“No one is forcing you to come. If you don’t want to come, don’t come,” Paine told SEN.

“The Ashes are going ahead. The first Test is on 8 December, whether Joe is here or not. There will be a squad of England players coming here.”

Injuries have kept Jofra Archer, Olly Stone and Sam Curran from featuring in that squad, but the English have been bolstered by the late inclusion of Ben Stokes.

Stokes, England’s second-highest rated batter in the ICC player rankings, was initially left out of the squad but has managed to overcome injury and mental health concerns and commit to travelling.

“The fact he feels he’s in a place where he’s ready to play cricket again is the most exciting thing,” Root told The Guardian.

Originally published as England captain Joe Root makes bombshell claim ahead of Ashes

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Australian opener David Warner wants to open the batting with Will Pucovski when the Ashes starts in December

The race is on for Will Pucovski to get Ashes ready, and now he’s got the ultimate support to open for Australia.

Australian opener David Warner is all in on walking out to bat with Will Pucovski in the Ashes opener at the Gabba, labelling the young Victorian a “hell of a player”.

After just one Test together last summer against India, for partnerships of just six and 16, Warner declared 23-year-old Pucovski was “primed” for international cricket.

Pucovski is expected to make a playing return from a 10th concussion, suffered during training earlier in October, in Victoria’s Sheffield Shield clash with NSW at the MCG from November 5.

He should have two matches to show he’s ready for a return to the Test team, and everyone at Victoria who has watched him through the pre-season is adamant he’ll only need that much time to get into batting shape.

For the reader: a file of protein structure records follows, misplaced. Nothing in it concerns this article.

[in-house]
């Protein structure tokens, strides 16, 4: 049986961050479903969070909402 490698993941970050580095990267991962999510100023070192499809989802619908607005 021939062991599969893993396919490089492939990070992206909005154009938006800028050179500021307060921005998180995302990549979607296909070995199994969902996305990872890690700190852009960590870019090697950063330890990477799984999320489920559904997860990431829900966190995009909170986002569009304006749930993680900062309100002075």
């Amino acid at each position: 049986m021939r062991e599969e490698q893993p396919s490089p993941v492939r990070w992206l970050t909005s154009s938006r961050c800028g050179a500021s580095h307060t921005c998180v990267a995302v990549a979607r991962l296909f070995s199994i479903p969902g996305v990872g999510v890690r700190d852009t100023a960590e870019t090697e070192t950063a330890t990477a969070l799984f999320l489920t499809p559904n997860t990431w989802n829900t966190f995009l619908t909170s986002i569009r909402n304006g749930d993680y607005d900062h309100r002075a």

Warner said the selectors would have the final say, with Marcus Harris and potentially even Usman Khawaja in the discussion should Pucovski not come up. But the 35-year-old star knows who he wants to bat with.

“The selectors will pick the people who are in form, bring it down to who they think are the right two or three candidates, then make a decision,” Warner said.

“Looking back, Puck was in waiting, then he played (his one Test), then hurt his shoulder and he’s been recovering. But he’s a hell of a player, he’s primed and right for international cricket.

“If I was to make a judgment call, he’s the first person who is on the top of their list.”

Warner dismissed any issues over a combination of two left-handers if Pucovski isn’t available despite the damage veteran English fats bowler Stuart Broad did to the lefties in the 2019 Ashes.

Broad removed Warner seven times in 10 innings as the opener managed a mere 95 runs, only passing 11 once.

But Warner said things would be different in Australia.

“Australia is different when it comes to left-hand batting and the opposition,” he said.

“We know the conditions. I can’t see the ball reacting to the wicket like it did in England. In Australia you can leave a lot of balls on length, in England those length balls are hitting the stumps.

“It doesn’t worry me too much what the (opening) combination is. Whoever the selectors decide to choose, they will pick the person who is in form.”